Daniel Wilson, pictured here on July 4, 1905, was born circa 1846 in Oswego County, Oswego, New York. He was the son of John Wilson and Susan Laury. Mr. Wilson enlisted in Oswego N.Y. in the 147th New York Infantry on January 5, 1864 at age 18. He mustered in as a Private in Co. I. He was transferred to Co. I, 91st Infantry on June 5, 1865.
By 1890, he had left New York and was living in Cooks, Michigan. He married Sarah Wilson in 1895.
By 1900, he had moved to Thompson, Michigan. Daniel Wilson died on May 23, 1910 and is buried in the Thompson cemetery. Photo Courtesy of George Wilson
Source: New York in the War of the Rebellion, 3rd ed. Frederick Phisterer, Albany: J.B. Lyon Company, 1912. Contributed by George Wilson
Colonel Andrew S. Warner received authority, August 25, 1862, to recruit a regiment in the then 21st Senatorial District of the State; it was organized at Oswego, and there mustered in the service of the United States for three years September 22 and 23, 1862. January, 25, 1865, it received by transfer the veterans and recruits of the 76th Infantry not mustered out of their regiment. June 5, 1865, the men not to be mustered out with the regiment were transferred to the 91st Infantry.
The companies were recruited principally: A, B and I at Oswego; C at Richland, Albion and Williamstown; D at Fulton, Granby and Volney; E at Sandy Creek, Redfield, Boyleston and Orwell; F at Mexico, Palermo and New Haven; G at Oswego and Scriba; H at Constantia, Parish, Amboy and West Monroe, and K at Oswego, Scriba and Fulton.
The regiment left the State September 25, 1862; it served in the 2d Brigrade, defenses of Washington, north of the Potomac, from September, 1862; in the Provisional Brigade, Provost Guard, Army of the Potomac, from December, 1862; in the 3d Brigade, 1st Division, 1st Corps, from January 1863; in the 2d Brigade, 1st Division, 1st Corps, from March 1863; in the 2d Brigade, 4th Division, 5th Corps, from March, 1864; in the 3d Brigade, 2d Division, 3d Corps, from August, 1864; in the 3d Brigate, 3d Division, 5th Corps, from September, 1864; and under Col. Francis C. Miller, it was honorably discharged and mustered out June 7, 1865, near Washington, D.C.
During its service the regiment lost by death, killed in action, 5 officers, 107 enlisted men; of wounds received in action, 4 officers, 52 enlisted men; of disease and other causes, 2 officers, 177 enlisted men; total, 11 officers, 336 enlisted men; aggregate, 347 of whom 71 enlisted men died in the hands of the enemy.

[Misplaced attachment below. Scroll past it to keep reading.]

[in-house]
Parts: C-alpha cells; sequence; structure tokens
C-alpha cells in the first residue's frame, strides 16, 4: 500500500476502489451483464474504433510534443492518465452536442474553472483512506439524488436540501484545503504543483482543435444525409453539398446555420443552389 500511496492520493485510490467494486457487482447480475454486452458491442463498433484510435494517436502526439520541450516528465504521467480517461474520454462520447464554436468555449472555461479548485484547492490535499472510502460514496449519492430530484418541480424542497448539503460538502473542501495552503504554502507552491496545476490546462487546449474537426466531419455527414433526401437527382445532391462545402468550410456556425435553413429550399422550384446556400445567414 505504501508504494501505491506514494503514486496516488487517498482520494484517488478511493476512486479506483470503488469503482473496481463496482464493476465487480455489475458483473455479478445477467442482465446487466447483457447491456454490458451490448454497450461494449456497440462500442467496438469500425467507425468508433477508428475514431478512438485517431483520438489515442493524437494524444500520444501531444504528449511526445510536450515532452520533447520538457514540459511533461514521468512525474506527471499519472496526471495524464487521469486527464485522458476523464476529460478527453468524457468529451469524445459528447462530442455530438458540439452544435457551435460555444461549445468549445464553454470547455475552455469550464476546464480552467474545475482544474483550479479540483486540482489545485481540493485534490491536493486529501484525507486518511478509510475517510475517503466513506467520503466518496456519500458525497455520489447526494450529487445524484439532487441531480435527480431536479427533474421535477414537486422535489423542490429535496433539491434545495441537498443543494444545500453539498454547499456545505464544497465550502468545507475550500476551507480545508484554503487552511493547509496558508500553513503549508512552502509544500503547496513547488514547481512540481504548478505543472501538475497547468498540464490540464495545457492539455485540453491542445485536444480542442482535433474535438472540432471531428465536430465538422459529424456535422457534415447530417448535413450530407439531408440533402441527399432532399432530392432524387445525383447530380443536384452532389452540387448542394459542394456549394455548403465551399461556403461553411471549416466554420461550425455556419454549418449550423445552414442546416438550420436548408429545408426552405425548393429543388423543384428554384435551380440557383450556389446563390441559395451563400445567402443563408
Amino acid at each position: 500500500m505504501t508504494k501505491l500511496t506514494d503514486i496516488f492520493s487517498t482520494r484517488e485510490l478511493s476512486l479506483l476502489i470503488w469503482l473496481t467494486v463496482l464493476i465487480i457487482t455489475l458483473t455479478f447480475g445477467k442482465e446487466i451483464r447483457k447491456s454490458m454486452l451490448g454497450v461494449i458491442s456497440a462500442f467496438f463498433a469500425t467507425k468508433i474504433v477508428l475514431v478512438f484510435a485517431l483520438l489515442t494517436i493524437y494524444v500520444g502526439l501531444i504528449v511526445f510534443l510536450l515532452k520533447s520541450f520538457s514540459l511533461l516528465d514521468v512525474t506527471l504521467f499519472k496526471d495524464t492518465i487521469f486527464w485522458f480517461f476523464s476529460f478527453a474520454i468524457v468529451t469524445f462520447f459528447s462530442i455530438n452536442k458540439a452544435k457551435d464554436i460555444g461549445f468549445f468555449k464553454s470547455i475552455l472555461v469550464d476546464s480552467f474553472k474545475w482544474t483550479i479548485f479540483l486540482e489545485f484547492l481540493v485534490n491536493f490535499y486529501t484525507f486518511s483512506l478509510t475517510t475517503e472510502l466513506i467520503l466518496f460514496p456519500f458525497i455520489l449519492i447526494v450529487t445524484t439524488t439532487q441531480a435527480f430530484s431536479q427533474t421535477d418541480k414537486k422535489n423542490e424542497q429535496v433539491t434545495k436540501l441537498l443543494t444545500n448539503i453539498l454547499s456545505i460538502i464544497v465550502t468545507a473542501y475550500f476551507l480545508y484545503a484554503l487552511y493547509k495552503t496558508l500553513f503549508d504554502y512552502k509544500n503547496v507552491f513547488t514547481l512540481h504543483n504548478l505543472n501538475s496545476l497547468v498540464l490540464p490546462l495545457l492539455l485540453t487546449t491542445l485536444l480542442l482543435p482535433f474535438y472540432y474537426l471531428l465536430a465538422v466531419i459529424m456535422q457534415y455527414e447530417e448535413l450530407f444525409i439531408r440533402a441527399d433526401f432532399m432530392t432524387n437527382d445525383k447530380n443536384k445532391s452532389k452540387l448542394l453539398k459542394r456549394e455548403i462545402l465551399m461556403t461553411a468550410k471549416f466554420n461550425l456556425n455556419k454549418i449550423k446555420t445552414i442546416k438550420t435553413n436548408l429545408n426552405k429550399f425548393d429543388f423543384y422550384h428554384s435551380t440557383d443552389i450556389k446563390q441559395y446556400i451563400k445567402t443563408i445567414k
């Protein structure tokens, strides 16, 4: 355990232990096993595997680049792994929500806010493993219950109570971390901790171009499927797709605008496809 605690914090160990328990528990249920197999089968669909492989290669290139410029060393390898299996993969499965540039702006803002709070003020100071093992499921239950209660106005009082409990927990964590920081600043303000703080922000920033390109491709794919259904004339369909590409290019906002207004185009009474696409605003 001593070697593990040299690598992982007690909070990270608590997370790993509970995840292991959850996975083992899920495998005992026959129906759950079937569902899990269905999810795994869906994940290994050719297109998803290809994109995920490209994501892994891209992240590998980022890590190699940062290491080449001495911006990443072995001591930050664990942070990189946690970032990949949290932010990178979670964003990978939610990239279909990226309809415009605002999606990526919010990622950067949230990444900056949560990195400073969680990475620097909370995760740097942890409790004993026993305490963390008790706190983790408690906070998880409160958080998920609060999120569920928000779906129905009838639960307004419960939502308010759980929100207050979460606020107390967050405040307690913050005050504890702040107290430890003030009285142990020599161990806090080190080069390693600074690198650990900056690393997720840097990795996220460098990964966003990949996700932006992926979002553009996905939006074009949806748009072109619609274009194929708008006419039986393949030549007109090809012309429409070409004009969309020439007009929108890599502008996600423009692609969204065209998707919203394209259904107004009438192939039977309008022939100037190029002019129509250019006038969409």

Source: The Union Army: A History of Military Affairs in the Loyal States, 1861-1865. Records of the regiments in the Union army--cyclopedia of battles--memoirs of commanders and soldiers. Madison, Wisconsin: Federal Pub. Co., 1896. Vol. II. Contributed by George Wilson
One Hundred and Forty-seventh infantry --Cols., Andrew S. Warner, John G. Butler, Francis C. Miller; Lieut. Cols., John G. Butler, Francis C. Miller, George Harney, James Coey; Majs., Francis C. Miller, George Harney, Dudley Farling, Alex R. Penfield, James Coey. This was an Oswego county regiment, organized at Oswego and there mustered into the U.S. service on Sept 23, 1862. It received by transfer on Jan. 25, 1865, the remnant of the 76th N.Y. The regiment left the state on Sept. 25, 1862, and after serving for a time in the defenses of Washington, north of the Potomac and in the provisional brigade, provost guard, Army of the Potomac, it was placed in the 1st division, 1st corps. It was under fire for the first time at Fitzhugh's crossing below Fredericksburg, one of the preliminary movements of the Chancellorsville campaign, losing a few men killed and wounded. It was in reserve at Chancellorsville and sustained no losses. In the 2nd (Cutler's) brigade, 1st (Wadsworth's) division 1st corps, and commanded by Lieut.-Col. Miller, it marched on the field at Gettysburg. "The brigade--Cutler's--was the first infantry to arrive on that field and to it fell the honor of opening that famous battle, the first volley coming from the rifles of the 56th Pa. When Cutler's troops were forced back, the order to retire failed to reach the 147th, as Col. Miller fell wounded and senseless just as he received it, and so the gallant band, under Maj. Harney, continued to hold its ground. A temporary success near by enabled the regiment to retire in good order; but not all, for of the 380 who entered the fight, 76 were killed or mortally wounded, 146 were wounded, and 79 were missing; total, 301."[Fox's Regimental Losses in the Civil War.] The regiment took part in the Mine Run campaign--the last campaign of the 1st corps-- sustaining a few casuialties, and then went into winter quarters at Brandy Station. In March, 1864, when the 1st corps was broken up, it was assigned to the 3d brigade, the (Wadsworth's) division, 5th (Warren's) corps, and was actively engaged in all the battles of the corps during Grant's bloody campaign of 1864-65. While in the 5th corps it took part in the battle of the Wilderness, Spottsylvania, North Anna river, Totopotomy, Cold Harbor, first assault on Petersburg, seige of Petersburg, Weldon railroad, Poplar Spring Church, Boydton road, Hatcher's run, White Oak ridge, Five Forks and Appomattox. The total casualties of the regiment from the opening of the campaign in May, 1864, until Lee's surrender, amounted to 477 killed, wounded and missing. It was mustered out near Washington, D. C., June 7, 1865, under Col. Miller. The total enrollment of the regiment during service was 2,102 of whom 581 were killed or wounded; 9 officers and 159 men were killed or mortally wounded; 2 officers and 177 men died of disease and other causes; total deaths, 11 officers and 336 men.
Wilson/Rivers Family circa July 4, 1905 - Photo contributed by George Wilson